This evening spotting and photographing Buddhist monks in their vibrant orange robes became the activity of choice. As we walked to explore some of the sights Phnom Penh has to offer and gulped at the technique of crossing very busy roads without pelican crossings (just keep walking, stopping makes it more dangerous), this became a little side line.
It is a very different activity than that which we’ve come here to do. While in Cambodia we’re aiming to tell you the stories of the work Tearfund is supporting and which is helping communities across this country. But sometimes the dissonance is striking, like when we take photos of brightly dressed monks in circumstances we find incongruous, like a capital city full of motorbikes and mobile phones and Burger King and Costa Coffee.
This morning we met with staff at International Cooperation Cambodia (ICC), who are one of Tearfund’s partners in the country and the one who run the project we’re visiting. They spoke of their remarkable way of working with communities, by refusing to give money and resources to communities but training facilitators and working with church leaders to help communities identify the problems they face and assess how, using the resources they have, they can address them.
What’s remarkable is that this is so unusual, what is it about solving people’s problems for them that seems so attractive? Have we become so attached to the goodness of aid, that we are blinded to its limits, or it’s potential to do damage as well as great good?
Cambodia is a country that has known great damage, and is still affected by it. In 1975 Pol Pot and his Khmer Rouge regime were greeted as liberators when the marched into Phnom Penh. Four years later they were ousted after killing around 2 million people through torture, execution, disease and starvation. Families were forced from the cities and made work on agricultural projects, they were fed minimal amounts and refused water throughout the heat of the day. It’s not as hot as Cambodia gets but today’s temperature was in the high 30s.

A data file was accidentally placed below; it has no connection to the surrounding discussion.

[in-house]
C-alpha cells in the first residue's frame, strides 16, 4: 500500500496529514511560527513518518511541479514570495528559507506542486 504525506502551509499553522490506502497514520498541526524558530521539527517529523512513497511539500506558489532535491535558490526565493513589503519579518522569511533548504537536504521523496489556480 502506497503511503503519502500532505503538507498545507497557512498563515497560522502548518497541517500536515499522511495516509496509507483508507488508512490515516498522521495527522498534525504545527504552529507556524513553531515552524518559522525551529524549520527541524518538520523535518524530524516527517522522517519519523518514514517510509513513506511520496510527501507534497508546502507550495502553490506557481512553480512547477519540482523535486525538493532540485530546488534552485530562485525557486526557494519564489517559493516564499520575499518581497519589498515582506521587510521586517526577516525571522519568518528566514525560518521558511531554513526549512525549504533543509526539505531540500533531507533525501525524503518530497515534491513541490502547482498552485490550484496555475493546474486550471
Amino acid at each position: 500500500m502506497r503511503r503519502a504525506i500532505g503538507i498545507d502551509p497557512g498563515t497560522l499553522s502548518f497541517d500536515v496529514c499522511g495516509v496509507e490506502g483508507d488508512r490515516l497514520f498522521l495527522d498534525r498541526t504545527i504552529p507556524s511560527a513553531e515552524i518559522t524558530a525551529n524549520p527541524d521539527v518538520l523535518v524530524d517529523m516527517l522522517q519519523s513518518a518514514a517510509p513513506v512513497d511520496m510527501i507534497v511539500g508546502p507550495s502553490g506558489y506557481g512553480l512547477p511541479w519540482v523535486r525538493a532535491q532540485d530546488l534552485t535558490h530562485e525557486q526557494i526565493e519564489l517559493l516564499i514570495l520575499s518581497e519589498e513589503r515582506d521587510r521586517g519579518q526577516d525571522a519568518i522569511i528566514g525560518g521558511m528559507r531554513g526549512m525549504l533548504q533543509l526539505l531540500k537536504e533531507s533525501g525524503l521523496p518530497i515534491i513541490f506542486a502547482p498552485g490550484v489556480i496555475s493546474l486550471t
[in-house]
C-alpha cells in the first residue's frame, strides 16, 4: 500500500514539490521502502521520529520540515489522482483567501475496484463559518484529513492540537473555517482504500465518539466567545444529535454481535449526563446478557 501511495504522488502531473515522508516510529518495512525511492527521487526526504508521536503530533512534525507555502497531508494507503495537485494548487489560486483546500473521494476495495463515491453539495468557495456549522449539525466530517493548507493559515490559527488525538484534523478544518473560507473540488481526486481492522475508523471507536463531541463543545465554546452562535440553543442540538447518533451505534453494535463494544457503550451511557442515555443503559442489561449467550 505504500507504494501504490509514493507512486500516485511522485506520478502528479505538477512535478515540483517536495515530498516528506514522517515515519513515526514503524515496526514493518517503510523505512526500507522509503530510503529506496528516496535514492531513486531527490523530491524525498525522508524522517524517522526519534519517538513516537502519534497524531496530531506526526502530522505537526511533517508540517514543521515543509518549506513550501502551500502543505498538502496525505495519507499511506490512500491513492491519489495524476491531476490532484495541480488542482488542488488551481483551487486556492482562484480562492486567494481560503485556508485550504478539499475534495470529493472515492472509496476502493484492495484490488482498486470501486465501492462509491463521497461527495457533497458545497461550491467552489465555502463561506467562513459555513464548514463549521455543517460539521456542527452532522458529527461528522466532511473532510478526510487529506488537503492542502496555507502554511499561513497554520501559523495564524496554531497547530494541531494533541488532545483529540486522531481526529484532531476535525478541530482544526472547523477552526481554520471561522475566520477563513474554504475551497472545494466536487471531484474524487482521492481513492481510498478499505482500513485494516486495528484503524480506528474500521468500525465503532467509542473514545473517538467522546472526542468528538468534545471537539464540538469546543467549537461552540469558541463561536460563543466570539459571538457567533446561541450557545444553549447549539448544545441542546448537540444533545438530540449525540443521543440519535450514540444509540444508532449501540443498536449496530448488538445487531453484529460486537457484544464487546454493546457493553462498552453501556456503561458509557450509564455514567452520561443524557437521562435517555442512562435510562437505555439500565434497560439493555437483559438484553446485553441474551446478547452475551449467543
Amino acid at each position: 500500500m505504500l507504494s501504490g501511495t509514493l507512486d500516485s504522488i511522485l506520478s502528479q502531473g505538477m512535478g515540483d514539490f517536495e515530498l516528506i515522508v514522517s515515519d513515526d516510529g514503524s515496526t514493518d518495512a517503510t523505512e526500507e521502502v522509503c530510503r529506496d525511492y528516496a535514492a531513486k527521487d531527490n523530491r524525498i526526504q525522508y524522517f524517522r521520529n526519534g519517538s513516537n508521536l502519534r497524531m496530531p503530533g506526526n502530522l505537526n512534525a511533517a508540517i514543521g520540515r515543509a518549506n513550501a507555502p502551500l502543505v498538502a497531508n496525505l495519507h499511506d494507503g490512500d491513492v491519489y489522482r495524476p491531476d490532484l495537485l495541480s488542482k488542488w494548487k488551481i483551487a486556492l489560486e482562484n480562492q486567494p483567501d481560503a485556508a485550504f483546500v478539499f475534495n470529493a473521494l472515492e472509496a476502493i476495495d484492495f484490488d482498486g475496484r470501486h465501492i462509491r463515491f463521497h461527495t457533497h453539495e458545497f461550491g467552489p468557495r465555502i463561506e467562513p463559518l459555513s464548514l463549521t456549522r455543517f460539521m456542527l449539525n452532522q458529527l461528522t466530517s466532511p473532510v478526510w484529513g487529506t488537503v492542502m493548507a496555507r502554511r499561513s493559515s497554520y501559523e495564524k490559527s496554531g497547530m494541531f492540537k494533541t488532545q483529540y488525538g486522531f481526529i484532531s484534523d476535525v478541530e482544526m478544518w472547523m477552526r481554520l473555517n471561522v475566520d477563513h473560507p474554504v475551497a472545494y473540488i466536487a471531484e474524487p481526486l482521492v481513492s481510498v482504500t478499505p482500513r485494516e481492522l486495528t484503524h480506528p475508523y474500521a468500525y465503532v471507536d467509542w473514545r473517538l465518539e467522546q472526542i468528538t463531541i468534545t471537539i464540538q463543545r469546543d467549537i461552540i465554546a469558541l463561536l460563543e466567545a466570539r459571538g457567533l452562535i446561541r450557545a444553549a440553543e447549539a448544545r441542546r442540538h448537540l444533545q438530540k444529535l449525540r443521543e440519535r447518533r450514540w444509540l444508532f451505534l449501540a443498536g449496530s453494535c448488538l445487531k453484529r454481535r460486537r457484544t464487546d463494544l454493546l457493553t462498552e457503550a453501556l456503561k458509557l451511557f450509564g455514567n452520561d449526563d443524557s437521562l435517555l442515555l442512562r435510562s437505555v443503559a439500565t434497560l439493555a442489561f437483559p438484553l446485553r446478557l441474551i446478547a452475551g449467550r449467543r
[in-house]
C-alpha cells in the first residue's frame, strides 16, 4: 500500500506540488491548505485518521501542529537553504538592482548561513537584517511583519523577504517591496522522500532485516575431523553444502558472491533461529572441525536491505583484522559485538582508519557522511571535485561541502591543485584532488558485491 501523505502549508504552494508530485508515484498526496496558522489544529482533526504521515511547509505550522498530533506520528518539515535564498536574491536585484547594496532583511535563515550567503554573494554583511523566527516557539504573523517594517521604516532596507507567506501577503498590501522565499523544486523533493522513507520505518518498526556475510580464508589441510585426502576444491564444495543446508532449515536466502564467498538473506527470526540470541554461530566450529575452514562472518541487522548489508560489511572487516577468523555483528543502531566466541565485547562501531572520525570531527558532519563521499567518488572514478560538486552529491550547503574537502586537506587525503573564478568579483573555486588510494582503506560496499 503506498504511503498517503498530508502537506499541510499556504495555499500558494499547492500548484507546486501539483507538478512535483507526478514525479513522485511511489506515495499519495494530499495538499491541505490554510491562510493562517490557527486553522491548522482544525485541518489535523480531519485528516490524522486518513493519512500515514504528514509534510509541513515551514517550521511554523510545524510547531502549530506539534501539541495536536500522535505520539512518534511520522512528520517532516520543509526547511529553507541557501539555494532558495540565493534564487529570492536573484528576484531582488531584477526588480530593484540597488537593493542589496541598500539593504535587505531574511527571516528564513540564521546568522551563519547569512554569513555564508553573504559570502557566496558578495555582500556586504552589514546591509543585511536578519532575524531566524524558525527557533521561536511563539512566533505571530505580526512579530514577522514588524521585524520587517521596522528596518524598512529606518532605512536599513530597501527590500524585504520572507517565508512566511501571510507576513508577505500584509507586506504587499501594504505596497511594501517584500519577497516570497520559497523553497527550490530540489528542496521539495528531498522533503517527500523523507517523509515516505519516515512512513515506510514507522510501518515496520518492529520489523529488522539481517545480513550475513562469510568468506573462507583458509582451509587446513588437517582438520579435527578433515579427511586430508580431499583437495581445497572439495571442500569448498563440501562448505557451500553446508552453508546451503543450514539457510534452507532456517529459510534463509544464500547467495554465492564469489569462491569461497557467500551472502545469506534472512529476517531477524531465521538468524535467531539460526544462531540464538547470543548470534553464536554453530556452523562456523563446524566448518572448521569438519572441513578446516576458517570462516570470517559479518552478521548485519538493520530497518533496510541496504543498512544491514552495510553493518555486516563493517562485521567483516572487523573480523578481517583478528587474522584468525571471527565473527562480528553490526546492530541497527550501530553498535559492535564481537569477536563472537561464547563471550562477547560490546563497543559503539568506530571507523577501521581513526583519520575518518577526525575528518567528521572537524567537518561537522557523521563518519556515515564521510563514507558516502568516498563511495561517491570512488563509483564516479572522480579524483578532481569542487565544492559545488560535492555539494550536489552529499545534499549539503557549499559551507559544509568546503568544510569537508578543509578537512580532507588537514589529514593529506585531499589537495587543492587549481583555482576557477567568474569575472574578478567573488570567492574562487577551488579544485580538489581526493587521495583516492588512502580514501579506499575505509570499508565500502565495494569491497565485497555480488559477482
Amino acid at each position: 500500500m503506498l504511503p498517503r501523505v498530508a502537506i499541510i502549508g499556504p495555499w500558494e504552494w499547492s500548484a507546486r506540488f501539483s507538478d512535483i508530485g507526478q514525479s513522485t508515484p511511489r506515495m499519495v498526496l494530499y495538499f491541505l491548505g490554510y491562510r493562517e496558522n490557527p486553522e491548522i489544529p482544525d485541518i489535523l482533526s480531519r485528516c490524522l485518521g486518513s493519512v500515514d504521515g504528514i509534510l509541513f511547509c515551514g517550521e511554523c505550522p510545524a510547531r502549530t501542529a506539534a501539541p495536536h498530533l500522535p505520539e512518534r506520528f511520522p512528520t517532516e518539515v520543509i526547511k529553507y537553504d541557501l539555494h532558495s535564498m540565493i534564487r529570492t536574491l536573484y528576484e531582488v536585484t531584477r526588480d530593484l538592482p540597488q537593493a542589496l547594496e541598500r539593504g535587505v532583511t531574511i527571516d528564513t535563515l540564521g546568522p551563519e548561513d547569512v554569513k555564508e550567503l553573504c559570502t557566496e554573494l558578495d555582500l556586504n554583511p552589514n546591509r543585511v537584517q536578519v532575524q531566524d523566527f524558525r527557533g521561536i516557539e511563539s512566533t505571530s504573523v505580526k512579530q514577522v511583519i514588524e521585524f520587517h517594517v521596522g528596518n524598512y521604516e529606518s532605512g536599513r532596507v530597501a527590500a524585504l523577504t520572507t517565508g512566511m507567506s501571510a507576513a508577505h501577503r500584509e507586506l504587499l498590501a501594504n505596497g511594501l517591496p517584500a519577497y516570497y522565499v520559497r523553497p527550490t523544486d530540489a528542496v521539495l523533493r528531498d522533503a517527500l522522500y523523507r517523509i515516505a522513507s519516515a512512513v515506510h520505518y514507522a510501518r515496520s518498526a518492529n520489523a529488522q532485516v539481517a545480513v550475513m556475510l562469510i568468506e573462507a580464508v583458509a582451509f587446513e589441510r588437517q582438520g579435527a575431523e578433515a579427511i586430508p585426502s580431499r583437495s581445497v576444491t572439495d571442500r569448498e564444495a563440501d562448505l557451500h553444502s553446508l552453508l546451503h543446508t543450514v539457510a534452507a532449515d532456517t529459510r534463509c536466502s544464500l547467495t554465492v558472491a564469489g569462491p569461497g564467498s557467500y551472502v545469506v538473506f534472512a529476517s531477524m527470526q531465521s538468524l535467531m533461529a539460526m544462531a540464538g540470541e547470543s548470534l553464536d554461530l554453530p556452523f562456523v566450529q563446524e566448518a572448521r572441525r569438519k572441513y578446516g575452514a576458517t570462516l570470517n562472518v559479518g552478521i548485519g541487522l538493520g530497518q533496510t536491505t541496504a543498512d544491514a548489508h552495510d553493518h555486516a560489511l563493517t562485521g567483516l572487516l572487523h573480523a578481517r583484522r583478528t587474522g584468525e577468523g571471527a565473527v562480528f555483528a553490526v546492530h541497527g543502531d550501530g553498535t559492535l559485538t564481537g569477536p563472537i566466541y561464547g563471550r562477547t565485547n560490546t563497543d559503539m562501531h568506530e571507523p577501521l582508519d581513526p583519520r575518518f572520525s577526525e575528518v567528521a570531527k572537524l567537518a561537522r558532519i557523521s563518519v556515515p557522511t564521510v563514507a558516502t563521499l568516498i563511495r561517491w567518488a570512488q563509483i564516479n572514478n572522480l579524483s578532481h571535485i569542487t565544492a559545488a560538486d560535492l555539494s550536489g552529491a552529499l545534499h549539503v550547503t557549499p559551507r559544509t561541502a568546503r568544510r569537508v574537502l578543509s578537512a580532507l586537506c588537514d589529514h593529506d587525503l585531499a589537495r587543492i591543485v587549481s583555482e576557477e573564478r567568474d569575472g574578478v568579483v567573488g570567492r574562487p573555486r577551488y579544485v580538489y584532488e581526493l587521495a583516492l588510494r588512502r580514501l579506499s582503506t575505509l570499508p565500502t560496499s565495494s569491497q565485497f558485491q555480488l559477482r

The horror inflicted is hard to imagine. If it wasn’t for a guide at Cambodia’s genocide museum who was fifteen at the time of Pol Pot’s revolution and part of a forced labour project, it would have been hard to believe. The cruelty that man can do to fellow man is phenomenal. I wondered before I came at the point of the trial last year, with verdict still pending, of a couple of high profile members of the regime, now in their old age. When I read the testimony of one of the few, very few – 7 adults and 4 children – to have walked out of the complex we visited today alive (21,000 left dead, buried in unmarked graves), I wondered no more.
The forced labour projects were done to make everyone alike, everyone poor, everyone the same. Togetherness became a word loaded with venom. And yet togetherness is at the very heart of ICC’s Village Integrated Development Programme. It is by the church and the community working together than needs can be identified and problems solved. It is by working with the local authorities and the Buddhist monks that development can be more than a check box ticked by a well-meaning charity.
Christians make up a small minority of the Cambodian population, it is unusual, official figures suggest only a fraction over 1 per cent, but as we found out today many who are committed Christians are still Buddhist according to official documents. For many if you’re Cambodian you are Buddhist. It’s not unusual, being a Christian is what makes you different. What seems unusual to you and I from far away is very normal here. Even two Buddhist monks on the back of a motorbike.
You can keep track of our adventures in Cambodia at www.tearfund.org/bloggers and I would love it if you could give £3 a month to help support the work here. By training and supporting more facilitators more villages can benefit from the ongoing and lasting development it brings.